In 2015, UN Secretary-General Ban Ki-Moon called on young people around the world to “Be a global citizen. Act with passion and compassion. Help us make this world safer and more sustainable today and for the generations that will follow us. That is our moral responsibility.” As a new generation rises into the enterprise workforce, they’re taking that mission to heart. What does the new emphasis on corporate social responsibility (CSR) mean to them, and what does it mean to the companies they’ll join? How can organizations maximize their triple bottom line (TBL) of people, planet, and profit?
In a new episode of The Savvy Innovators, a Voice of America podcast series sponsored by BMC, leaders in the global CSR movement explore its evolution as a collective purpose shared by employees, customers, partners, and their communities. Wendy Rentschler, Head of Global Corporate Social Responsibility & Inclusion at BMC, and Nathaniel Comer, Founder of Sun Screen IT Foundation Charity and CEO of Sun Screen IT Ltd, offered key insights for organizations seeking to do good while doing well. Highlights of their conversation follow.
Redefining the workforce
While concepts like CSR; TBL accounting; environmental, social, and governance (ESG); and diversity, equity, and inclusion (DEI) have been percolating for many years, they’ve only recently risen to prominence on the corporate agenda—and the priority list of both employees and consumers. “ESG has been on the radar for 20 years now, but only really innovative people saw that Millenials and Generation Z, the biggest buyers of products today, were really going to be purpose-driven,” says Wendy. Employees are also the largest investment for most businesses, making it especially important to align corporate culture with their values and expectations.
This isn’t just a matter of feel-good PR, emphasizes Nathaniel. “We say, ‘Let’s save the planet,’ but the planet’s going to be fine. We’re saving ourselves from an incredibly painful, fast set of changes.” The disproportionate effect of these changes highlights the growing intersectionality across all of these objectives.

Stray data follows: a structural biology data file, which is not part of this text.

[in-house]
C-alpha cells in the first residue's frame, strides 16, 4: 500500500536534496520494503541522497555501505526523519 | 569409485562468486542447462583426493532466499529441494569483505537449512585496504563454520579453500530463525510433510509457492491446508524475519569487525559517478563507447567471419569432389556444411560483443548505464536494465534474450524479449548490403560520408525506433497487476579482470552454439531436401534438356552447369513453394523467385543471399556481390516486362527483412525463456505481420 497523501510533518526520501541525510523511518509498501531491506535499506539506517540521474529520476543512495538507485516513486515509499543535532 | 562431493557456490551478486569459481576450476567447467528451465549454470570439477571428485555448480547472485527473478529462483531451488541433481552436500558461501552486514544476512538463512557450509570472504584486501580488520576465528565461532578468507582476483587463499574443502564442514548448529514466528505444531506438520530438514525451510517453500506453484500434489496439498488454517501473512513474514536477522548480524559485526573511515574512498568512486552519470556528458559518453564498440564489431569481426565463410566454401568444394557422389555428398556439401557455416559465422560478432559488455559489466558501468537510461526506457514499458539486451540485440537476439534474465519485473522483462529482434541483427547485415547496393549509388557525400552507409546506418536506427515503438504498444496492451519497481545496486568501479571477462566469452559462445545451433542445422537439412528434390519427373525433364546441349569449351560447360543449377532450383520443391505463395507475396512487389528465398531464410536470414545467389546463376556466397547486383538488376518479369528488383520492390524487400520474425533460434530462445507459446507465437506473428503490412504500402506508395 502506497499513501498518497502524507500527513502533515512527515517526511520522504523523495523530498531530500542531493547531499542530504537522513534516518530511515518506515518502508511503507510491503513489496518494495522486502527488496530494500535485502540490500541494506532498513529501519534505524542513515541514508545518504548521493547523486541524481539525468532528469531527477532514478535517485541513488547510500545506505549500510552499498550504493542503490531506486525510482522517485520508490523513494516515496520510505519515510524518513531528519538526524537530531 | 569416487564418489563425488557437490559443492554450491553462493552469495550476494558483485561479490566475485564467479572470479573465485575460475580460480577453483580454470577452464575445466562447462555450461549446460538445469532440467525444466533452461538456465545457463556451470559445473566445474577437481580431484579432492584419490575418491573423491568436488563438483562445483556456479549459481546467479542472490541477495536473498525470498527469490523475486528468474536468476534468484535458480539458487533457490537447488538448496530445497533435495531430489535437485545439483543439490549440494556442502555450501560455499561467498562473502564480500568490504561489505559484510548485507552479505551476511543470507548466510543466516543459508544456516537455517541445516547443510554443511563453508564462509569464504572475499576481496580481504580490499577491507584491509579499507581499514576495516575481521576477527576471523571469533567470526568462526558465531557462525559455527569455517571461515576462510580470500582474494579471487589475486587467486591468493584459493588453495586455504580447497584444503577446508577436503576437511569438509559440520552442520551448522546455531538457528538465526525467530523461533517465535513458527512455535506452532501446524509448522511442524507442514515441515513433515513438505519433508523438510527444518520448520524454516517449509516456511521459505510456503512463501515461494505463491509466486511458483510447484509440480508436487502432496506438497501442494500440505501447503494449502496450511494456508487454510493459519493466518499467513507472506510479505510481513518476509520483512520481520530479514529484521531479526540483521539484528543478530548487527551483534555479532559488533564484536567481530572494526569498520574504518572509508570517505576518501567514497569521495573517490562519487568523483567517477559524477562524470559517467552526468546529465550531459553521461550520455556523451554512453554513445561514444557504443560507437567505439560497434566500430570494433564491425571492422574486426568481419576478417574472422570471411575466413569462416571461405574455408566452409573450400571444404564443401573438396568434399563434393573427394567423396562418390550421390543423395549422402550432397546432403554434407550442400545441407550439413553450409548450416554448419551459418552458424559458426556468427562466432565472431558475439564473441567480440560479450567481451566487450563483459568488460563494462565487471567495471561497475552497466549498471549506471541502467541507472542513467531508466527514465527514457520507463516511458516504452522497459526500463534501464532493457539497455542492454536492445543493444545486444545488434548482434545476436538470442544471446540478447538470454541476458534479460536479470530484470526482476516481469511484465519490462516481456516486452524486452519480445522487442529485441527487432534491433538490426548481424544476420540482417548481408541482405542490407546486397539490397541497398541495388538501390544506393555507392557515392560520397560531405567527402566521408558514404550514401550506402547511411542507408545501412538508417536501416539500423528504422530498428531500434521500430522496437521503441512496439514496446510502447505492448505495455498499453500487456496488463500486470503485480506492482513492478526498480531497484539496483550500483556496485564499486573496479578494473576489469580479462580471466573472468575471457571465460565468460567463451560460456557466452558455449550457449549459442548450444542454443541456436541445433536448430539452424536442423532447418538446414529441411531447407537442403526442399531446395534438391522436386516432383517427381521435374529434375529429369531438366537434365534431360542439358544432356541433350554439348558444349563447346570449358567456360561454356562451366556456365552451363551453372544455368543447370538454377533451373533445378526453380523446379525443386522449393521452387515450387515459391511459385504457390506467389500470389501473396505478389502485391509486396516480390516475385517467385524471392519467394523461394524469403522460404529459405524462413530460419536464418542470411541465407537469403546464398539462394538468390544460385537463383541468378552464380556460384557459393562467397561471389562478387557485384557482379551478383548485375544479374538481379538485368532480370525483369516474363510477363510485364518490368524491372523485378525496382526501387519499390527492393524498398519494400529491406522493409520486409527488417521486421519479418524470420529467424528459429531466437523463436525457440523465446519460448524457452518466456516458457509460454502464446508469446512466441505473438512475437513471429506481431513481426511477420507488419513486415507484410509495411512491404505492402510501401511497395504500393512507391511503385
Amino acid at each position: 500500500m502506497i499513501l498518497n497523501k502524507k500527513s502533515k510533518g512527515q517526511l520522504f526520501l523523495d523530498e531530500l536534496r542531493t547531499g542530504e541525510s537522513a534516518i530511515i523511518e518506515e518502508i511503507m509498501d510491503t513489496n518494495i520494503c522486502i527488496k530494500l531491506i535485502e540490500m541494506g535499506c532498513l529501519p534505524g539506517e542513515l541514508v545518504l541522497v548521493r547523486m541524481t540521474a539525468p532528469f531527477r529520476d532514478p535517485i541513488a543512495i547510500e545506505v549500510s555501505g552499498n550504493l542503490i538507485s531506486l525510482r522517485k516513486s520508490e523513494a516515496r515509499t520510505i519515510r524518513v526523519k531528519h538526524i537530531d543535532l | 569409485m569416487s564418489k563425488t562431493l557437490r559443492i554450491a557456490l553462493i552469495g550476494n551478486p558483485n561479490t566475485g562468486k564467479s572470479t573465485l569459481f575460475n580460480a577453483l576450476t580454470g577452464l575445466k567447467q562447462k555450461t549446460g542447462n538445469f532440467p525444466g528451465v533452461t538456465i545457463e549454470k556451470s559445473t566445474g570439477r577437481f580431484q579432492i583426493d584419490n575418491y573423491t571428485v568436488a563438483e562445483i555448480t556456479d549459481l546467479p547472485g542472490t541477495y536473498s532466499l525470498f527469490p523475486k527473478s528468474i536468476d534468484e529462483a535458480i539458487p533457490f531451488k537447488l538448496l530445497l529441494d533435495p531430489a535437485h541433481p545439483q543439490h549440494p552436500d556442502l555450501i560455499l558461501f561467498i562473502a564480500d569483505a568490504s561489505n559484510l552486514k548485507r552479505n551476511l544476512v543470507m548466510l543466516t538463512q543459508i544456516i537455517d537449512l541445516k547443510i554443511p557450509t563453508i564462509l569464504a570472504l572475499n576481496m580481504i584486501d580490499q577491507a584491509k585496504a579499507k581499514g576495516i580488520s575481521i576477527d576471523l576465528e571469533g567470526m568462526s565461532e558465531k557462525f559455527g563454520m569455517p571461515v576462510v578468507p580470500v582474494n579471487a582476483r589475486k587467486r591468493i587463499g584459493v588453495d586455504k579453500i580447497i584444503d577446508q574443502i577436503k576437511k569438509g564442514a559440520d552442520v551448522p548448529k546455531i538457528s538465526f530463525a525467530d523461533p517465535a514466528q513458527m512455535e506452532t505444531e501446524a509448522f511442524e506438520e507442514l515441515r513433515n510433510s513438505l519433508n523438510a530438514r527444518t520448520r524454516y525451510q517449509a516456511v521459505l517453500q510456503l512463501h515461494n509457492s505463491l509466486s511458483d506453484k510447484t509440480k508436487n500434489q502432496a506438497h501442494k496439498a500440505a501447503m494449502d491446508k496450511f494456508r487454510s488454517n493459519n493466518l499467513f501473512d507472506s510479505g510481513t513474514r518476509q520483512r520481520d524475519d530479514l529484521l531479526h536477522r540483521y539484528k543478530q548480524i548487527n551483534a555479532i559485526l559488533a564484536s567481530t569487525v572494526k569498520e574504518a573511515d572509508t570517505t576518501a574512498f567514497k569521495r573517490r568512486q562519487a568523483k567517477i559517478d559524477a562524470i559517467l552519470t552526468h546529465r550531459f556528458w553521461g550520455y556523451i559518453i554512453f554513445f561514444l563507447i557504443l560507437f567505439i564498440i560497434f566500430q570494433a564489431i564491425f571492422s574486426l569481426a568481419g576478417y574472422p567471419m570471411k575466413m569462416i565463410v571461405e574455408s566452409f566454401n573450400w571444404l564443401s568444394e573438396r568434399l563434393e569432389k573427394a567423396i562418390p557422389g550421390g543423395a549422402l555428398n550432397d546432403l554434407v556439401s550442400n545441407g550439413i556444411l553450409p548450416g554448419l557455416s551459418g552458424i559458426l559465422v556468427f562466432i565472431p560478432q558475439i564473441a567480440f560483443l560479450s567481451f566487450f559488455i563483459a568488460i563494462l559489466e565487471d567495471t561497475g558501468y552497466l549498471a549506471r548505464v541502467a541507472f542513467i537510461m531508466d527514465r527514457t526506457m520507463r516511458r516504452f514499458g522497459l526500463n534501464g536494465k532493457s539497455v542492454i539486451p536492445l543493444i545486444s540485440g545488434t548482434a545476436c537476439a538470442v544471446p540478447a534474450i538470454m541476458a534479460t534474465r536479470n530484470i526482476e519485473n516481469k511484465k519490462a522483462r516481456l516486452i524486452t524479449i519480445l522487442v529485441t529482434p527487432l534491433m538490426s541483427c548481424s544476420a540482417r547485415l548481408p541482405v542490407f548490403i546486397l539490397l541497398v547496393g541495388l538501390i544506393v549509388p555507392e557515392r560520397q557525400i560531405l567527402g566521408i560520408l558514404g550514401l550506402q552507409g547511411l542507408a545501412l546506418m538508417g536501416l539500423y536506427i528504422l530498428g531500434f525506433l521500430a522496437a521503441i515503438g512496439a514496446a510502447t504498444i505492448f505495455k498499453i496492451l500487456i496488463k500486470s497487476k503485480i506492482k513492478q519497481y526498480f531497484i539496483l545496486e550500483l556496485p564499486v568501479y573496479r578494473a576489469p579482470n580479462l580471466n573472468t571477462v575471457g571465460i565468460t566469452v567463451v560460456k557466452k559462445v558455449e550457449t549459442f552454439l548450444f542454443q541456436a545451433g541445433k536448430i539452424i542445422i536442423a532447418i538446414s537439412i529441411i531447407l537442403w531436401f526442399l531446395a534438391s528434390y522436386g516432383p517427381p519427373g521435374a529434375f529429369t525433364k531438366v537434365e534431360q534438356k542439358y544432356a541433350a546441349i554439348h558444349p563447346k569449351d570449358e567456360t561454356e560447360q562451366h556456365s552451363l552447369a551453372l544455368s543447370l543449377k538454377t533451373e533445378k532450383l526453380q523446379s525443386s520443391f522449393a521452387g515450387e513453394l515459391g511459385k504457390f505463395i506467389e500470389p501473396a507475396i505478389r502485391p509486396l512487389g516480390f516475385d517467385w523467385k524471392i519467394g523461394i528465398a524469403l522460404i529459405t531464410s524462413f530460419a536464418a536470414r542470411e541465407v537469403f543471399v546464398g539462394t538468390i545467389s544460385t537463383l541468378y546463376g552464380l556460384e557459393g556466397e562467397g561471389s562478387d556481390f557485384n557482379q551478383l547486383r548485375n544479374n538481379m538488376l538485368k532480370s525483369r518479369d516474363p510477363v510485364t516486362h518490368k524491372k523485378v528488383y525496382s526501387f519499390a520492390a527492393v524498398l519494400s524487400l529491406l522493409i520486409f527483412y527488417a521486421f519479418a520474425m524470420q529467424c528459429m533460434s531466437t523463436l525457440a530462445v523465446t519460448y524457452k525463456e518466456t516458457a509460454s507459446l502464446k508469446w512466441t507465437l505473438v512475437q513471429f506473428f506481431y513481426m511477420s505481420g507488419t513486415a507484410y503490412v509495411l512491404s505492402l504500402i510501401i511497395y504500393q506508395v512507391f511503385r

“When you take a step back, historically excluded communities are the most adversely impacted from climate change,” Wendy points out. “What we’re trying to do is bring these communities to the table and have inclusive conversations and create belonging so we can prioritize inclusion to drive innovation.” In this sense, economic investment, empowerment, and upskilling need to go hand-in-hand. As Nathaniel says, “When you educate a woman, you educate the family.” Over time, a community can build the kind of IT skills that draw new investment, help it rise out of poverty, and achieve higher levels of prosperity, development, and autonomy.
From e-waste to urban mining and grassroots carbon reduction
The global economy already generates truly vast volumes of electronic and electrical waste each year—and it’s expected to double by mid-century. But it doesn’t have to be that way.
“In 1985, hardly anyone had a PC in their house,” says Nathaniel. “Now you’ve got a Bluetooth fridge that tells you when you’re low on milk. This over-engineered world we live in is marvelous, but it’s a little over the top.” With mines for copper, platinum, and other raw materials projected to be exhausted in the coming decades, we’ll need to turn our attention to the billions of dollars’ worth of mineral resources already lying dormant in landfills, attics, basements, and back offices.